Where to start? It's a robbery movie that never gets started but soon devolves into a hostage film and the robbery is soon forgotten. A builder who doesn't know his own product (Forest Whitaker playing Burnham doesn't seem know about the intercom in the room outside the panic room door), a diabetic child using an antique hypo (she'd use a spring loaded one, these are designed for kids!) also she's a diabetic who doesn't carry chocolate and her mother doesn't either? I think not! The fact that the diabetic idea is introduced so LATE in the film, prior to that most of us would have thought they just keep checking her watch to see how long it takes the police to come, 911 put her on hold? Please, don't insult us! The room only has 1 method of entry for air (the being gassed scene), wouldn't they have a back-up? This IS an enclosed room/tomb for flips sake! And why IS Raoul there anyway, can anyone tell me? Did the robbers not think to put the cameras out of action? (another mistake by Burnham!) The film is SO inconsistent, it made me feel lots was cut but it didn't help the movie at all. Also, this is a single parent family in America who don't own a gun? They may not OWN a gun but Meg Altman (played by Jodie Foster) seems to be able to use one OK. Burnham is supposed to be a builder of panic rooms, I think he's just an assistant, or even an assistant to an assistant. Why Meg didn't indicate to the police like they asked her is beyond me, the villains wouldn't have seen her make any sign, she had her back to them. Poor film, poorly planned and scripted. Foster and Whittaker should have avoided this. Director of film, be ashamed of this poor excuse for a movie!
Panic Room is a thriller starring Jodie Foster, Jared Leto and Forest Whitaker. Jodie Foster plays the recently divorced mother who buys a large new home in New York. However, it is no ordinary house as it contains a supposedly impenetrable panic room which has cameras, a separate phone line, and other survival things, where residents can hide in case of an emergency. When they are burgled by three men the mother and daughter end up using the panic room sooner than they thought they would. However, the burglars know knowledge that makes the situation much more dangerous. The film charts the problems the two women face, including the daughters fight for life as she needs her shot which is outside of the panic room. Jodie Foster gives a really good performance, and the burglars are just as compelling. Forest Whitaker shines as a likeable security expert, and Jared Leto provides some comic relief as a talkative brat. The film has a really fitting soundtrack that helps creates plenty of suspense throughout the entire film.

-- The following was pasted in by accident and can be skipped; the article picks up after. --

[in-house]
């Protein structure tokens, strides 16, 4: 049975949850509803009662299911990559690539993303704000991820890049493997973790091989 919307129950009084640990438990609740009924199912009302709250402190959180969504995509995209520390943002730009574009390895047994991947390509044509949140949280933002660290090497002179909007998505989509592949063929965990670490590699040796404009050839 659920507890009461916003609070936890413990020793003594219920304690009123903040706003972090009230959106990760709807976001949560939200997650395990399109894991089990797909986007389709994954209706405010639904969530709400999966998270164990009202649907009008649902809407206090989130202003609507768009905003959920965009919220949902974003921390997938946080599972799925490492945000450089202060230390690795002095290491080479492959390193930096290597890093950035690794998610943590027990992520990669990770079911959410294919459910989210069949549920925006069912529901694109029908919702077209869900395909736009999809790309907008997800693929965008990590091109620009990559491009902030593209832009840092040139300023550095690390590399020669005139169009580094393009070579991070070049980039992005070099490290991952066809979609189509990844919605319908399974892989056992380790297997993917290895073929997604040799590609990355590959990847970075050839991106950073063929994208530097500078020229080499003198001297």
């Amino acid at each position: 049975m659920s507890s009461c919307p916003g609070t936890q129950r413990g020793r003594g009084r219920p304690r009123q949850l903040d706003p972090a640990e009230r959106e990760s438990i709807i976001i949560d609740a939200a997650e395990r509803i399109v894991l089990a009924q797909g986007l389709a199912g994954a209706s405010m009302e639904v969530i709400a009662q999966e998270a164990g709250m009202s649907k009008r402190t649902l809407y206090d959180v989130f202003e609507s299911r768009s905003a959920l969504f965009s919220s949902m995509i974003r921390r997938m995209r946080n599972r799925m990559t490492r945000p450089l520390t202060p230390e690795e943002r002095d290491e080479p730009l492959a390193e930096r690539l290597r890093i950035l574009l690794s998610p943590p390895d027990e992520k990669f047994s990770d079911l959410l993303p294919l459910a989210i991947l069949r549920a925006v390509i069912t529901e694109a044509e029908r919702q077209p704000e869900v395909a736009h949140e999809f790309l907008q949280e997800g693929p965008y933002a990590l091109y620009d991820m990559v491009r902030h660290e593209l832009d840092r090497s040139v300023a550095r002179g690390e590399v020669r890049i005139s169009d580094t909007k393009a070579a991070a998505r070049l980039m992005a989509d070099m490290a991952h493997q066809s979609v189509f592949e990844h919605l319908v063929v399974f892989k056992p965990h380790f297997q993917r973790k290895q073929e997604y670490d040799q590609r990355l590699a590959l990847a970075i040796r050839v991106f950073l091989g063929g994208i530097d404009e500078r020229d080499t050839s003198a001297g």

Panic Room is a fantastic film. Jodie Fosters plays divorced woman moving into to a house she bought for her and 12 years old daughter to live on. On the first day in the house they hit trouble when a relation of the previous owner attempts a break in with couple of friends. He wants to gaina ccess to the safe in the safe room called panic room. That is the plot. Film is dark and has its moment. Little girl in the house is diabetic and she only has limited time before going in a coma. I liked Panic Room. The question is will the intruders break in? Will the girl live without insulin? Where is the police etc? These variables are played out as the film draws to close. Help comes from least expected quarters. Jodie Foster plays mothers role well. Little girl doesn't have much to do.